Fumbling away the Senate majority in all likelihood, spurring a conservative renaissance and blowing Democrats’ historic opportunity for health-care reform, President Obama lamely thanks the victims-to-be. “Obama Thanks Democrats For ‘Hanging In There’ On Obamacare.”
Stumbling from crisis to crisis is no way to gain credibility. “As was the case in last fall’s CR/shutdown battle, this week Senator Cruz did not have a legislative strategy with an endgame. He neither presented an alternative strategy to his colleagues nor pursued one as a lone wolf on the Senate floor. In both cases he simply made a single aggressive tactical legislative move that didn’t point toward an alternative outcome, then accused his colleagues of being cowardly, unprincipled, and deceptive for not following his lead into a blind canyon. . . . While momentary rebellion is flashy and can feel good for a moment, it’s not a strategy to win, not how you change policy. And the goal is to change policy for the better, not just to build a bigger mailing list, right?”
Bumbling U.S. policy in Syria leads to predictable results. “Peace talks between Syria’s government and opposition were left in limbo on Saturday after a top United Nations mediator declined to set a date for the next round of negotiations, citing his frustration with the regime of Syrian President Bashar al-Assad.” Another Obama-Hillary Clinton-John Kerry fiasco.
Grumbling conservatives will note they have been making this exact argument for years now. Sandy Berger suggests: “With no political solution immediately forthcoming, we need to shift course. The Geneva process should continue; it is how the war will end. But the United States must pursue a strong set of actions that would address the immediate threat posed by al-Qaeda in Syria and give Geneva a chance to succeed.” You don’t say? I wonder why Hillary Clinton didn’t think of this.
Humbling — at least it should be for the administration — to see its Syria policy collapse. John Kerry: “None of us are surprised that the talks have been hard, and that we are at a difficult moment, but we should all agree that the Assad regime’s obstruction has made progress even tougher.” What in the world did he expect?!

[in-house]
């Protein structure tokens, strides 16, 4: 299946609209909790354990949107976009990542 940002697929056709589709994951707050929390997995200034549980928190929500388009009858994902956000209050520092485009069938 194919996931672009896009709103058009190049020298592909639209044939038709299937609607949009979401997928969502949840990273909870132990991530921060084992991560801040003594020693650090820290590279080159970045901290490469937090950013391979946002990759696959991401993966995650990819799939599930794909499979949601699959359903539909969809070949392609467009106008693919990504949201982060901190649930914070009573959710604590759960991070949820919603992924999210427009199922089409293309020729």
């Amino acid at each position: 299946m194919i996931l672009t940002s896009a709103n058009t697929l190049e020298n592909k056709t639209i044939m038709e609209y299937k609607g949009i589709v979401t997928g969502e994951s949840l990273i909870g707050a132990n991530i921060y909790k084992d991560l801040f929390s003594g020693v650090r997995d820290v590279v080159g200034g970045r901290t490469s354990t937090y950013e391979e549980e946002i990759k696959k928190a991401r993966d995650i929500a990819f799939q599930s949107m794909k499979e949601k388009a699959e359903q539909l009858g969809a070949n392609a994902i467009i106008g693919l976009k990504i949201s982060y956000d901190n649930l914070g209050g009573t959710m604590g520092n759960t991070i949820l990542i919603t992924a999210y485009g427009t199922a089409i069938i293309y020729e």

Crumbling Big Labor, specifically the UAW, loses at the Volkswagen plant in Tennessee. Conservatives did some impressive community organizing. “The worker-to-worker outreach, by contrast, was carried out by a dedicated core of anti-union employees who handed out flyers, voiced their opposition through a website and social media, and held a big meeting one Saturday to make their case. . . . [P]eople on the fence were persuaded by a clause in the Neutrality Agreement negotiated between Volkswagen and the UAW before the election, which established this as one of the principles of collective bargaining: ‘maintaining and where possible enhancing the cost advantages and other competitive advantages that VWGOA enjoys relative to its competitors in the United States and North America.’ In other words, keeping wages and benefits from getting too high relative to the already-unionized Big Three automakers in Detroit.”
Mumbling ineffectually is a good way to describe this president’s foreign policy. “The President needs to get out of the bubble and take a long hard look at what is going wrong. Jimmy Carter (a man whose basic foreign policy instincts are very close to President Obama’s) had a sudden moment of clarity when the Soviet Union invaded Afghanistan. As his defenders correctly point out, the decisions he made in the last 18 months of his presidency prepared the way for Ronald Reagan’s more confrontational approach. It’s a moment like this that President Obama needs. Perhaps at some point the accumulation of snubs, rebuffs, and failures coming out of his Syria policy will help him push the reset button on a foreign policy approach that’s increasingly corroding his and his country’s standing in the world.” Read the whole thing.
Rumbling with the far right again. “Senate Republican Leader Mitch McConnell (Ky.) delivered a message to Tea Party critics when he cast a decisive vote Wednesday that led to Senate passage of a debt-ceiling hike: Bring it on. In perhaps his most defining moment in the 113th Congress, McConnell strode up to the dais and declared his ‘aye’ vote in a clear voice heard throughout the chamber. It broke the impasse and seven more Republicans soon voted as well to end the filibuster. . . . Supporters of McConnell inside and outside the Senate said it was a moment of real leadership for the longtime Kentucky senator, who, over the past year, has voted more often with Tea Party groups as he readied for the tough primary challenge.” The primary challenge isn’t that tough, actually.